A well known type of arbitration in The Netherlands is institutionalised by the Netherlands Arbitration Institute (NAI), which incorporates several provisions into its arbitration rules that are meant to ensure that proceedings are dealt with swiftly. One of these provisions places an obligation on the arbitral tribunal to render its decisions with all due dispatch. However, the arbitration rules of the NAI contain no sanction for any breach of the rules. Therefore, a question arises as to the options available to the parties in an arbitration where they are faced with an arbitral tribunal that manages the arbitration in an unacceptably slow manner.

In a recent NAI arbitration one of the parties faced exactly this problem. Although the average duration of NAI arbitration is nine months, in this particular case, after two and a half years only an interim decision had been rendered, and the proceedings were likely to last at least another year. The tribunal admitted to being at least partially responsible for the delay, having been reprimanded twice by the NAI itself and also once by a party to the arbitration proceedings.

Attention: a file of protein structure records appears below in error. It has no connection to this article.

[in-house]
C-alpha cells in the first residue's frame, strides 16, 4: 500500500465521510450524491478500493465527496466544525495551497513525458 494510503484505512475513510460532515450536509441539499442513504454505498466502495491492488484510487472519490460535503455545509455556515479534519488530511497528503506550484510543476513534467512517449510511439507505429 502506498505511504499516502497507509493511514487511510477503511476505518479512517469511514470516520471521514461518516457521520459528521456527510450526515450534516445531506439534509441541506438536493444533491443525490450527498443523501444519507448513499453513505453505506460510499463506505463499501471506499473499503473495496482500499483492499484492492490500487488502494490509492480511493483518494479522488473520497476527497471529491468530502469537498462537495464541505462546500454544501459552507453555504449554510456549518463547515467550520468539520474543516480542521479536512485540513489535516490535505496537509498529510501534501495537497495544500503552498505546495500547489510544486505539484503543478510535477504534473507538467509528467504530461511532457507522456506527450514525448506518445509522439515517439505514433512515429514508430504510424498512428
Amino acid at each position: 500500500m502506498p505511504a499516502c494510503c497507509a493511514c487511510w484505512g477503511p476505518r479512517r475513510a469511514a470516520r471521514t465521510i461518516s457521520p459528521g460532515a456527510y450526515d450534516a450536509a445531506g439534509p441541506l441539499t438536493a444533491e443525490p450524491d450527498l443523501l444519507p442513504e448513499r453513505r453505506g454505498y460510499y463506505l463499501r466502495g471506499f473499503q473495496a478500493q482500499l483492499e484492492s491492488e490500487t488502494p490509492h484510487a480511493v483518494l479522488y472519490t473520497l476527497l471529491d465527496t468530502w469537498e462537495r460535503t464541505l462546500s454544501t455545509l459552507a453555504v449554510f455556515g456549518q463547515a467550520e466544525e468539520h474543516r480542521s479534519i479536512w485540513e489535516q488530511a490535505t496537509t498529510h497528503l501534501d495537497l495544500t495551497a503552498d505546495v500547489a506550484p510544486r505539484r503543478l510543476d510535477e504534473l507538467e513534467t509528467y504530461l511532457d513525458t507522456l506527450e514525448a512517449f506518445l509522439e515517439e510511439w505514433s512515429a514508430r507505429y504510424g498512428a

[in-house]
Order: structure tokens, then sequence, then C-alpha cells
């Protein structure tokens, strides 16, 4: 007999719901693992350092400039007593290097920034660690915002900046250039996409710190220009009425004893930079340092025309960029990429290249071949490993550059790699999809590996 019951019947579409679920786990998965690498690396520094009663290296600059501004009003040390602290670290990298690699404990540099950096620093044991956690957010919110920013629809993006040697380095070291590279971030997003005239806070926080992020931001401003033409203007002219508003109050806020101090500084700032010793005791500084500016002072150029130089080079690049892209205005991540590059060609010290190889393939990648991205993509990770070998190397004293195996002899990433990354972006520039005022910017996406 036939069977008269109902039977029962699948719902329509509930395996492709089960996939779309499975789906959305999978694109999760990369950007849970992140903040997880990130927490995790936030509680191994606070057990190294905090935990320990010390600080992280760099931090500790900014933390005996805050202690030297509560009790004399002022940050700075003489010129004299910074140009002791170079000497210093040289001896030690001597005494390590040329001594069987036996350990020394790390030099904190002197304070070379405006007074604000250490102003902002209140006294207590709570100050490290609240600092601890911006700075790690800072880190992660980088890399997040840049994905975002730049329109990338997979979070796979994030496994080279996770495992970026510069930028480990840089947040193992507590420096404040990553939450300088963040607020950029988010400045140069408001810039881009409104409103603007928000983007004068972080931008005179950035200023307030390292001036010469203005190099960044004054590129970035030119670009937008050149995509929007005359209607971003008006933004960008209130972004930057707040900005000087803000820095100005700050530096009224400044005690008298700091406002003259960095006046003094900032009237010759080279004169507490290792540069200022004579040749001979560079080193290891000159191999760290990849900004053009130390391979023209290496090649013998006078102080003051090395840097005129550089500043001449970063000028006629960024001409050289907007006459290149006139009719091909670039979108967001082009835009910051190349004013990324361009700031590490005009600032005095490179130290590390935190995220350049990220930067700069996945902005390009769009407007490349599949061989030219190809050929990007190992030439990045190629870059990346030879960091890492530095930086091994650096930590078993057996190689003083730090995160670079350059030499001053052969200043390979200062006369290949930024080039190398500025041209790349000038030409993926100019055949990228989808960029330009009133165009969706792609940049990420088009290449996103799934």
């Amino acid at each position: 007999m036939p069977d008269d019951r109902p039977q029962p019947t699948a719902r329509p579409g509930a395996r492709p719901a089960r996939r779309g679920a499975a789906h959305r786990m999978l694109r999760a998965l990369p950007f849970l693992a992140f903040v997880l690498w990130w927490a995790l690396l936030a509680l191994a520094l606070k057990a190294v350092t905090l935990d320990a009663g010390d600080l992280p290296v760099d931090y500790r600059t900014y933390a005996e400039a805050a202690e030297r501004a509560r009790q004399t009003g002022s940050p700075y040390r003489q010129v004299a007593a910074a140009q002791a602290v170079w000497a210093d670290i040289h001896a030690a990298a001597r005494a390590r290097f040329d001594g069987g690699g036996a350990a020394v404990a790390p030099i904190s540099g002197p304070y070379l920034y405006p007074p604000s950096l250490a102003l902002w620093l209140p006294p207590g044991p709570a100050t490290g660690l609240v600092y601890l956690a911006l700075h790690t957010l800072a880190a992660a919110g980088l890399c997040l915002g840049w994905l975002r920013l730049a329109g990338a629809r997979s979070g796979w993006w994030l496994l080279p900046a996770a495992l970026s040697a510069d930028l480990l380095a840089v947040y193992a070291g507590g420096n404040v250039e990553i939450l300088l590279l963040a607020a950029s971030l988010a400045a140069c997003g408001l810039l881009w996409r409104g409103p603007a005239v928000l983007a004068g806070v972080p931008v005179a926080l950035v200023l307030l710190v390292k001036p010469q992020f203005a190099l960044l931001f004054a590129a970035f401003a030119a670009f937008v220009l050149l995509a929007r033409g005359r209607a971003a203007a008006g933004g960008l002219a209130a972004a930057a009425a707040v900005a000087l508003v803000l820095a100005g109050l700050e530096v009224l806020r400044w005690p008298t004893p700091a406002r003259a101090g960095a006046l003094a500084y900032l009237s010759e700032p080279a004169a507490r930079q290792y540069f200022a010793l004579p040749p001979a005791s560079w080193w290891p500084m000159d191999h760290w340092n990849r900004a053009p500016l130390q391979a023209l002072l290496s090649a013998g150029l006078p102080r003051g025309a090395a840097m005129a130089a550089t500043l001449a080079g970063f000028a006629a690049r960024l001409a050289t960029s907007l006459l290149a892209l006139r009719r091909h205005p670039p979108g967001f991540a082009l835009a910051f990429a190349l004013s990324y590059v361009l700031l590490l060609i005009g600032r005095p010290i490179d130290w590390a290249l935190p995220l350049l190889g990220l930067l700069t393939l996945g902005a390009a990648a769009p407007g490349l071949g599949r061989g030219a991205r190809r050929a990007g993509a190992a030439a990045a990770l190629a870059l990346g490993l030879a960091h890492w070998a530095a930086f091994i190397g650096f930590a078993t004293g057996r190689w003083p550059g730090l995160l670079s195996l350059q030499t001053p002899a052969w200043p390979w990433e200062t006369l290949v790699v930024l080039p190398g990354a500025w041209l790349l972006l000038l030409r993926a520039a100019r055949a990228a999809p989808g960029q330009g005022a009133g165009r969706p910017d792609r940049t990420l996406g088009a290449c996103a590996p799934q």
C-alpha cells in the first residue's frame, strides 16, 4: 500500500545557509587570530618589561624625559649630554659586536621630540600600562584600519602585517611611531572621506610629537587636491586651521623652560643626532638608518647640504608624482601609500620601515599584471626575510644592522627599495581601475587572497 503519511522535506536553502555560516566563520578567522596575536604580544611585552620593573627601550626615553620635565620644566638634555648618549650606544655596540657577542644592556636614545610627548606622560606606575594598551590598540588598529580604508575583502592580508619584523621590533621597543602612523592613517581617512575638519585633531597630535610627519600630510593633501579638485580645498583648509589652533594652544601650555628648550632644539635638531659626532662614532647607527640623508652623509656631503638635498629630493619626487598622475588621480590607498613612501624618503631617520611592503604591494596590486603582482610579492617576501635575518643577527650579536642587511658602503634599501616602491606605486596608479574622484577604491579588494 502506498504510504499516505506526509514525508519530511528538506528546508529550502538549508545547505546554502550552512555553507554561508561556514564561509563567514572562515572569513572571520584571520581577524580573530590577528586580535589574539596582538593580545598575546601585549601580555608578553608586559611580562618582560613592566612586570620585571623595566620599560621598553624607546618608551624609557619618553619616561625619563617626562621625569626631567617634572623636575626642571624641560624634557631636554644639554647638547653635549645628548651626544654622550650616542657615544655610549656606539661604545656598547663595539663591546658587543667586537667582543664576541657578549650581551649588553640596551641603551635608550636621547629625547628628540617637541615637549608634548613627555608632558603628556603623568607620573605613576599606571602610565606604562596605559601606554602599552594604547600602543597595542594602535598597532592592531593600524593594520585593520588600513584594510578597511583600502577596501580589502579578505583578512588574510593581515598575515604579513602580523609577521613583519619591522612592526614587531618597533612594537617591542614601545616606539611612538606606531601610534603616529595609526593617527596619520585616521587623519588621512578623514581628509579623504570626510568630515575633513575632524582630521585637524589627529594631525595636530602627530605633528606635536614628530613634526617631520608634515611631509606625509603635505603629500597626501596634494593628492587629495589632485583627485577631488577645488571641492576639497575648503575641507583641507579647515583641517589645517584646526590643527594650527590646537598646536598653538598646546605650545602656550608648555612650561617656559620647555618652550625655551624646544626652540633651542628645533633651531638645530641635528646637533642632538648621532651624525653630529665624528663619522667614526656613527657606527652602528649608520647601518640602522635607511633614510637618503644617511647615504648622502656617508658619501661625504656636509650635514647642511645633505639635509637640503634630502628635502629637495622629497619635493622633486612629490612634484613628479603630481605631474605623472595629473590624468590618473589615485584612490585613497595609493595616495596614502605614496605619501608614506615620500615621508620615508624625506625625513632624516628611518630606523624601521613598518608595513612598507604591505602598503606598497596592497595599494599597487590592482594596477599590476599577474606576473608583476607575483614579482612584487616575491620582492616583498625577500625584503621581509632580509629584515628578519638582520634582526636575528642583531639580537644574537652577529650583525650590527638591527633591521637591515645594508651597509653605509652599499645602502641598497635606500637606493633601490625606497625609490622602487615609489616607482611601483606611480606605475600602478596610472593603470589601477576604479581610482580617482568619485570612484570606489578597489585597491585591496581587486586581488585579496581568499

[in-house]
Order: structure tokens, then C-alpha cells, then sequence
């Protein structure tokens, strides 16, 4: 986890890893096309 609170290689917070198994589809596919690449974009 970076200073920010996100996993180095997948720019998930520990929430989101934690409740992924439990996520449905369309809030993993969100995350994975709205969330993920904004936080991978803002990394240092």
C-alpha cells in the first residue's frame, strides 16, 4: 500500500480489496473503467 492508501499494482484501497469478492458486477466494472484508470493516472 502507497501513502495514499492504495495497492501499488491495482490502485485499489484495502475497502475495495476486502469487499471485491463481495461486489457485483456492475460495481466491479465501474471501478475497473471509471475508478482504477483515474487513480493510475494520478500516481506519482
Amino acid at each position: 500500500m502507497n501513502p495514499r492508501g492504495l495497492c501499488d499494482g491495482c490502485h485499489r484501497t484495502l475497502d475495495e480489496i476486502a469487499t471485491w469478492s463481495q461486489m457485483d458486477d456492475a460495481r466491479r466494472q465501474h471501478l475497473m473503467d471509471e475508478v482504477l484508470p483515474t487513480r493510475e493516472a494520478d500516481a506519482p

The Netherlands Arbitration Act ("the Act") mandatorily applies to any arbitration that takes place in The Netherlands. Article 1031 of the Act states that on the request of a party, the (regular) court can, taking all circumstances into account, terminate the arbitral tribunal's mandate if the tribunal has carried out its mandate in an unacceptably slow manner, and has already been subject to a repeated reminder. If the mandate is subsequently terminated, the competence of the regular courts is revived, unless a new arbitration agreement is entered into between the parties.

This provision had never previously been relied upon, and so when such a request was made to the Court of Rotterdam last year, it had to be dealt with without recourse to precedent.